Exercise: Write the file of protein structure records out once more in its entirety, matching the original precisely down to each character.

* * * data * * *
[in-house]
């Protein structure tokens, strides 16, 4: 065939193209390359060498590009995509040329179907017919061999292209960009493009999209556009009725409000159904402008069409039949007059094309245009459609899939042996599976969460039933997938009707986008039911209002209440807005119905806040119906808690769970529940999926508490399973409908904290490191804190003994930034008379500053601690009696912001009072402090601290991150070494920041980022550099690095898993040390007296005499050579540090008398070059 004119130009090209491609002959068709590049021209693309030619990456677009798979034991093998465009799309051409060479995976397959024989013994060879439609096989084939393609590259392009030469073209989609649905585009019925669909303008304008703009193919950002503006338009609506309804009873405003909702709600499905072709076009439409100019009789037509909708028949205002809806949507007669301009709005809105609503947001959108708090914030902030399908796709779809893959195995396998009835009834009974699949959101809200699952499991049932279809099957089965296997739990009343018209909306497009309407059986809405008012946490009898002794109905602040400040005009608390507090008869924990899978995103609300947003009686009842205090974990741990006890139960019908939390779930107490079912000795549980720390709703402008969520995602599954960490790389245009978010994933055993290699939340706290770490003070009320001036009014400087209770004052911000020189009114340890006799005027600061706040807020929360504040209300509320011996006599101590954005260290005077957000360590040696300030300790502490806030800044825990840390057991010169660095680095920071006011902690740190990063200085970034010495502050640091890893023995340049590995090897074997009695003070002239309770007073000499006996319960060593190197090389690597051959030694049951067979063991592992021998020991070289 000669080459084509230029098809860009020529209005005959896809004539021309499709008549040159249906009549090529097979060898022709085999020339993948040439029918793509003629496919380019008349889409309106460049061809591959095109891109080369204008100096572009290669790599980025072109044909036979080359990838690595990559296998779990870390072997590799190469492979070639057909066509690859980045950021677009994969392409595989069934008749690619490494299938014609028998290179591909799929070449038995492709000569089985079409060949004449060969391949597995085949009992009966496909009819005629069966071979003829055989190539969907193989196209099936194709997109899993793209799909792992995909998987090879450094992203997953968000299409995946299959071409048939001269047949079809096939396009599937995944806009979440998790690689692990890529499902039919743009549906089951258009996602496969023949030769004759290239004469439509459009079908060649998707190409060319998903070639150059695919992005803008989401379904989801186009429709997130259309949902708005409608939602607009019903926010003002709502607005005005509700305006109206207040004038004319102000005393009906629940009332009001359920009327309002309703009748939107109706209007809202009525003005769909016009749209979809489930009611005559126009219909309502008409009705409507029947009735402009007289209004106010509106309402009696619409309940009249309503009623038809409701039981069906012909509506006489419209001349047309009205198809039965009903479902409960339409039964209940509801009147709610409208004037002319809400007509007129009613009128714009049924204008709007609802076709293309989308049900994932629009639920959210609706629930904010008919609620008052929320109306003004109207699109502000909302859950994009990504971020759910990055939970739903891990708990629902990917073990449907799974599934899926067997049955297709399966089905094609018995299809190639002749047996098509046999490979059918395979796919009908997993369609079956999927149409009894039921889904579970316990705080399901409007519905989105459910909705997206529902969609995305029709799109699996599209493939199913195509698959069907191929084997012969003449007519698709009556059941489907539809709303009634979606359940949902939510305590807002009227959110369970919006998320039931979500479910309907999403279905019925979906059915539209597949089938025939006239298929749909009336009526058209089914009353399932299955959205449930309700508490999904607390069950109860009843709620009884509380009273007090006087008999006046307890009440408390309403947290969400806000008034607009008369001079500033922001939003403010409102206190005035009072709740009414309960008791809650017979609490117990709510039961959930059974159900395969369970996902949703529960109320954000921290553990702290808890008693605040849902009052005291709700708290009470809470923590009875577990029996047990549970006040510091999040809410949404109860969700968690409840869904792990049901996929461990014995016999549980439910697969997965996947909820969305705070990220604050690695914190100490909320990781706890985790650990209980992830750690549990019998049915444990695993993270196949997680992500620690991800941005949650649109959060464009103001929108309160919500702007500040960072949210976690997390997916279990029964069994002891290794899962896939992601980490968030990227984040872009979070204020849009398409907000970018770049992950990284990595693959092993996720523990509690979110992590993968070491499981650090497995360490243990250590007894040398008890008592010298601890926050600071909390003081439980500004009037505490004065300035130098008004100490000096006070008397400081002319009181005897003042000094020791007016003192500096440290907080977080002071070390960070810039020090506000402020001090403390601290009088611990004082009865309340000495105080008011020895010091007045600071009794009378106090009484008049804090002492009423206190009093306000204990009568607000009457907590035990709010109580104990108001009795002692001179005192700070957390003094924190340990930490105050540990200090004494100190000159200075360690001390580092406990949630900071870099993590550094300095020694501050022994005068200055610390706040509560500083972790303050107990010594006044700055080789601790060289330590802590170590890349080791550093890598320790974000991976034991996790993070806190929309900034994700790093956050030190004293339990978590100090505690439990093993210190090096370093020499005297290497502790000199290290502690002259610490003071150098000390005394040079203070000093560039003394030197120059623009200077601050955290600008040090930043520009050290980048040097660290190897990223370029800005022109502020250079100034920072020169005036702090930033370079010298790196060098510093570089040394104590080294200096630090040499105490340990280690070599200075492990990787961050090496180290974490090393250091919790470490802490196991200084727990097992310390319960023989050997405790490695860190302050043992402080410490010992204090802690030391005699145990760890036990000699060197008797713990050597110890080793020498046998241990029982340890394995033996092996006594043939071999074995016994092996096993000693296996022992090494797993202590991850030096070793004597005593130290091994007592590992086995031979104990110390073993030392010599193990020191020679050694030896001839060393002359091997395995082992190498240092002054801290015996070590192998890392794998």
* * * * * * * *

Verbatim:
[in-house]
């Protein structure tokens, strides 16, 4: 065939193209390359060498590009995509040329179907017919061999292209960009493009999209556009009725409000159904402008069409039949007059094309245009459609899939042996599976969460039933997938009707986008039911209002209440807005119905806040119906808690769970529940999926508490399973409908904290490191804190003994930034008379500053601690009696912001009072402090601290991150070494920041980022550099690095898993040390007296005499050579540090008398070059 004119130009090209491609002959068709590049021209693309030619990456677009798979034991093998465009799309051409060479995976397959024989013994060879439609096989084939393609590259392009030469073209989609649905585009019925669909303008304008703009193919950002503006338009609506309804009873405003909702709600499905072709076009439409100019009789037509909708028949205002809806949507007669301009709005809105609503947001959108708090914030902030399908796709779809893959195995396998009835009834009974699949959101809200699952499991049932279809099957089965296997739990009343018209909306497009309407059986809405008012946490009898002794109905602040400040005009608390507090008869924990899978995103609300947003009686009842205090974990741990006890139960019908939390779930107490079912000795549980720390709703402008969520995602599954960490790389245009978010994933055993290699939340706290770490003070009320001036009014400087209770004052911000020189009114340890006799005027600061706040807020929360504040209300509320011996006599101590954005260290005077957000360590040696300030300790502490806030800044825990840390057991010169660095680095920071006011902690740190990063200085970034010495502050640091890893023995340049590995090897074997009695003070002239309770007073000499006996319960060593190197090389690597051959030694049951067979063991592992021998020991070289 000669080459084509230029098809860009020529209005005959896809004539021309499709008549040159249906009549090529097979060898022709085999020339993948040439029918793509003629496919380019008349889409309106460049061809591959095109891109080369204008100096572009290669790599980025072109044909036979080359990838690595990559296998779990870390072997590799190469492979070639057909066509690859980045950021677009994969392409595989069934008749690619490494299938014609028998290179591909799929070449038995492709000569089985079409060949004449060969391949597995085949009992009966496909009819005629069966071979003829055989190539969907193989196209099936194709997109899993793209799909792992995909998987090879450094992203997953968000299409995946299959071409048939001269047949079809096939396009599937995944806009979440998790690689692990890529499902039919743009549906089951258009996602496969023949030769004759290239004469439509459009079908060649998707190409060319998903070639150059695919992005803008989401379904989801186009429709997130259309949902708005409608939602607009019903926010003002709502607005005005509700305006109206207040004038004319102000005393009906629940009332009001359920009327309002309703009748939107109706209007809202009525003005769909016009749209979809489930009611005559126009219909309502008409009705409507029947009735402009007289209004106010509106309402009696619409309940009249309503009623038809409701039981069906012909509506006489419209001349047309009205198809039965009903479902409960339409039964209940509801009147709610409208004037002319809400007509007129009613009128714009049924204008709007609802076709293309989308049900994932629009639920959210609706629930904010008919609620008052929320109306003004109207699109502000909302859950994009990504971020759910990055939970739903891990708990629902990917073990449907799974599934899926067997049955297709399966089905094609018995299809190639002749047996098509046999490979059918395979796919009908997993369609079956999927149409009894039921889904579970316990705080399901409007519905989105459910909705997206529902969609995305029709799109699996599209493939199913195509698959069907191929084997012969003449007519698709009556059941489907539809709303009634979606359940949902939510305590807002009227959110369970919006998320039931979500479910309907999403279905019925979906059915539209597949089938025939006239298929749909009336009526058209089914009353399932299955959205449930309700508490999904607390069950109860009843709620009884509380009273007090006087008999006046307890009440408390309403947290969400806000008034607009008369001079500033922001939003403010409102206190005035009072709740009414309960008791809650017979609490117990709510039961959930059974159900395969369970996902949703529960109320954000921290553990702290808890008693605040849902009052005291709700708290009470809470923590009875577990029996047990549970006040510091999040809410949404109860969700968690409840869904792990049901996929461990014995016999549980439910697969997965996947909820969305705070990220604050690695914190100490909320990781706890985790650990209980992830750690549990019998049915444990695993993270196949997680992500620690991800941005949650649109959060464009103001929108309160919500702007500040960072949210976690997390997916279990029964069994002891290794899962896939992601980490968030990227984040872009979070204020849009398409907000970018770049992950990284990595693959092993996720523990509690979110992590993968070491499981650090497995360490243990250590007894040398008890008592010298601890926050600071909390003081439980500004009037505490004065300035130098008004100490000096006070008397400081002319009181005897003042000094020791007016003192500096440290907080977080002071070390960070810039020090506000402020001090403390601290009088611990004082009865309340000495105080008011020895010091007045600071009794009378106090009484008049804090002492009423206190009093306000204990009568607000009457907590035990709010109580104990108001009795002692001179005192700070957390003094924190340990930490105050540990200090004494100190000159200075360690001390580092406990949630900071870099993590550094300095020694501050022994005068200055610390706040509560500083972790303050107990010594006044700055080789601790060289330590802590170590890349080791550093890598320790974000991976034991996790993070806190929309900034994700790093956050030190004293339990978590100090505690439990093993210190090096370093020499005297290497502790000199290290502690002259610490003071150098000390005394040079203070000093560039003394030197120059623009200077601050955290600008040090930043520009050290980048040097660290190897990223370029800005022109502020250079100034920072020169005036702090930033370079010298790196060098510093570089040394104590080294200096630090040499105490340990280690070599200075492990990787961050090496180290974490090393250091919790470490802490196991200084727990097992310390319960023989050997405790490695860190302050043992402080410490010992204090802690030391005699145990760890036990000699060197008797713990050597110890080793020498046998241990029982340890394995033996092996006594043939071999074995016994092996096993000693296996022992090494797993202590991850030096070793004597005593130290091994007592590992086995031979104990110390073993030392010599193990020191020679050694030896001839060393002359091997395995082992190498240092002054801290015996070590192998890392794998």